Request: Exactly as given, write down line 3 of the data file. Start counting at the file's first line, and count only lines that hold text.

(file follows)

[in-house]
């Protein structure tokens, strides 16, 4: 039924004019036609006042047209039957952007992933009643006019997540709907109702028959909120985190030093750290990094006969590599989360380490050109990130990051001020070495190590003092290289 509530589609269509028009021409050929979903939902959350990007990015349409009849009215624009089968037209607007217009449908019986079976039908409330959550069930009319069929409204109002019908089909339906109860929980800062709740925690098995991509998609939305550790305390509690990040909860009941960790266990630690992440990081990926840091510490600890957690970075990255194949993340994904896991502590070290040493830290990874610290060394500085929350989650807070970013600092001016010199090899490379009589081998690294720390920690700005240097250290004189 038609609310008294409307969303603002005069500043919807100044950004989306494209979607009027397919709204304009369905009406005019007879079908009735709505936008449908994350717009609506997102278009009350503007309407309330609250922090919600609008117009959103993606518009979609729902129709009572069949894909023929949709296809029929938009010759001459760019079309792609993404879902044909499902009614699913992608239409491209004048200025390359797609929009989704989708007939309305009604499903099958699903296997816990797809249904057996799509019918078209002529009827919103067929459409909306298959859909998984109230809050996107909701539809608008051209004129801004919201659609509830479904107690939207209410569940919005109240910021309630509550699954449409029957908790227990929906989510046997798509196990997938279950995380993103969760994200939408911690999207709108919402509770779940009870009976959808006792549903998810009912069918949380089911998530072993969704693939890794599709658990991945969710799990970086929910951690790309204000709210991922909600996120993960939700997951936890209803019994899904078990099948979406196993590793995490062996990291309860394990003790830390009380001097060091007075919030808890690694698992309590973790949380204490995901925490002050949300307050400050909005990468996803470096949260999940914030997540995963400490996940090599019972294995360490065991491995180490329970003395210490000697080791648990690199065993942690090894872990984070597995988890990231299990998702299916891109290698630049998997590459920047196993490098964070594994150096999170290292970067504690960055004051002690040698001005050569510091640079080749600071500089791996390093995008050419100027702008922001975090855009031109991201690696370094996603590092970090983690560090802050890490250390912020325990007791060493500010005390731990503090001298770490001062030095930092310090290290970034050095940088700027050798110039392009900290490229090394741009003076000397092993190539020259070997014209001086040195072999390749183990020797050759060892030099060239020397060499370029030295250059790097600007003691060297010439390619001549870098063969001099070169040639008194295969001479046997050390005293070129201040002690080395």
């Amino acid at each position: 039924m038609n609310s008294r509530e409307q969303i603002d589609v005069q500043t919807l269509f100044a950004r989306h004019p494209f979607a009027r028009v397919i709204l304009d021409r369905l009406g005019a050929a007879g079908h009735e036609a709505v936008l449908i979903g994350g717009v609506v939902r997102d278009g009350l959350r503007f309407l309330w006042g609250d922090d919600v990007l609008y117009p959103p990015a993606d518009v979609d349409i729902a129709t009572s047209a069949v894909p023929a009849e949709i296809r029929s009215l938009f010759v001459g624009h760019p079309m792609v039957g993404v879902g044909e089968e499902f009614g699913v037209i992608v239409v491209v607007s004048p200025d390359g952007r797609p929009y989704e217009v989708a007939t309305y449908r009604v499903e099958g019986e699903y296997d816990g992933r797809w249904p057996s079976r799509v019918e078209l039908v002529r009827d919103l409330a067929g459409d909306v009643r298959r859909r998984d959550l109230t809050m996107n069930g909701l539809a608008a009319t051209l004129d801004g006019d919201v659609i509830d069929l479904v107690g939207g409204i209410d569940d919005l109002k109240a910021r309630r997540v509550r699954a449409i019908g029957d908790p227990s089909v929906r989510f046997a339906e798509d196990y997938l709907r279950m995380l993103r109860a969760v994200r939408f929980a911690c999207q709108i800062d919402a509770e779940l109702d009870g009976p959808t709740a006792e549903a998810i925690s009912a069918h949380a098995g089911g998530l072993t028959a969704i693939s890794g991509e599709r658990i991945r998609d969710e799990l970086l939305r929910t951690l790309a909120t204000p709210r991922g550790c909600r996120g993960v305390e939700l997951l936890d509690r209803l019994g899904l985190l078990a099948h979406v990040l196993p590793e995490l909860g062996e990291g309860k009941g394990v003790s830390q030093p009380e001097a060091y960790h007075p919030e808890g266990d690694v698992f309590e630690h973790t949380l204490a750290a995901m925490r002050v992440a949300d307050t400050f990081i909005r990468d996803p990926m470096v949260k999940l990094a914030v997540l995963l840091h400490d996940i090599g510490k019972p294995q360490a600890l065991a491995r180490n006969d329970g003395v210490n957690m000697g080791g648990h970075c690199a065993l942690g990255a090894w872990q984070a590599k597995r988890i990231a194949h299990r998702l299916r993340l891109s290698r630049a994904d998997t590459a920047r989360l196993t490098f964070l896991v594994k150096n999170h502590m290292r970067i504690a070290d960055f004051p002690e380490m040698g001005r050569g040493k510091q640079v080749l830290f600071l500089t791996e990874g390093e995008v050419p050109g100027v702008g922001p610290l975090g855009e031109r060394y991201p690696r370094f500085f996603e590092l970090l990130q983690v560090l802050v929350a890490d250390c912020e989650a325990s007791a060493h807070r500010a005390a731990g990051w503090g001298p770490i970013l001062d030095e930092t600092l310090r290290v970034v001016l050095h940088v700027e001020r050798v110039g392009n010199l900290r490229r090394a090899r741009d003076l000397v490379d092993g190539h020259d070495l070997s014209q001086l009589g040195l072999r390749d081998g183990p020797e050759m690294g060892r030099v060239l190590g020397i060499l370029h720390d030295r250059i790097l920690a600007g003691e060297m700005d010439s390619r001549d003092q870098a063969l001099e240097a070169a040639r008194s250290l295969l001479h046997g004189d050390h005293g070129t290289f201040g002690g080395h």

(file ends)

């Amino acid at each position: 039924m038609n609310s008294r509530e409307q969303i603002d589609v005069q500043t919807l269509f100044a950004r989306h004019p494209f979607a009027r028009v397919i709204l304009d021409r369905l009406g005019a050929a007879g079908h009735e036609a709505v936008l449908i979903g994350g717009v609506v939902r997102d278009g009350l959350r503007f309407l309330w006042g609250d922090d919600v990007l609008y117009p959103p990015a993606d518009v979609d349409i729902a129709t009572s047209a069949v894909p023929a009849e949709i296809r029929s009215l938009f010759v001459g624009h760019p079309m792609v039957g993404v879902g044909e089968e499902f009614g699913v037209i992608v239409v491209v607007s004048p200025d390359g952007r797609p929009y989704e217009v989708a007939t309305y449908r009604v499903e099958g019986e699903y296997d816990g992933r797809w249904p057996s079976r799509v019918e078209l039908v002529r009827d919103l409330a067929g459409d909306v009643r298959r859909r998984d959550l109230t809050m996107n069930g909701l539809a608008a009319t051209l004129d801004g006019d919201v659609i509830d069929l479904v107690g939207g409204i209410d569940d919005l109002k109240a910021r309630r997540v509550r699954a449409i019908g029957d908790p227990s089909v929906r989510f046997a339906e798509d196990y997938l709907r279950m995380l993103r109860a969760v994200r939408f929980a911690c999207q709108i800062d919402a509770e779940l109702d009870g009976p959808t709740a006792e549903a998810i925690s009912a069918h949380a098995g089911g998530l072993t028959a969704i693939s890794g991509e599709r658990i991945r998609d969710e799990l970086l939305r929910t951690l790309a909120t204000p709210r991922g550790c909600r996120g993960v305390e939700l997951l936890d509690r209803l019994g899904l985190l078990a099948h979406v990040l196993p590793e995490l909860g062996e990291g309860k009941g394990v003790s830390q030093p009380e001097a060091y960790h007075p919030e808890g266990d690694v698992f309590e630690h973790t949380l204490a750290a995901m925490r002050v992440a949300d307050t400050f990081i909005r990468d996803p990926m470096v949260k999940l990094a914030v997540l995963l840091h400490d996940i090599g510490k019972p294995q360490a600890l065991a491995r180490n006969d329970g003395v210490n957690m000697g080791g648990h970075c690199a065993l942690g990255a090894w872990q984070a590599k597995r988890i990231a194949h299990r998702l299916r993340l891109s290698r630049a994904d998997t590459a920047r989360l196993t490098f964070l896991v594994k150096n999170h502590m290292r970067i504690a070290d960055f004051p002690e380490m040698g001005r050569g040493k510091q640079v080749l830290f600071l500089t791996e990874g390093e995008v050419p050109g100027v702008g922001p610290l975090g855009e031109r060394y991201p690696r370094f500085f996603e590092l970090l990130q983690v560090l802050v929350a890490d250390c912020e989650a325990s007791a060493h807070r500010a005390a731990g990051w503090g001298p770490i970013l001062d030095e930092t600092l310090r290290v970034v001016l050095h940088v700027e001020r050798v110039g392009n010199l900290r490229r090394a090899r741009d003076l000397v490379d092993g190539h020259d070495l070997s014209q001086l009589g040195l072999r390749d081998g183990p020797e050759m690294g060892r030099v060239l190590g020397i060499l370029h720390d030295r250059i790097l920690a600007g003691e060297m700005d010439s390619r001549d003092q870098a063969l001099e240097a070169a040639r008194s250290l295969l001479h046997g004189d050390h005293g070129t290289f201040g002690g080395h």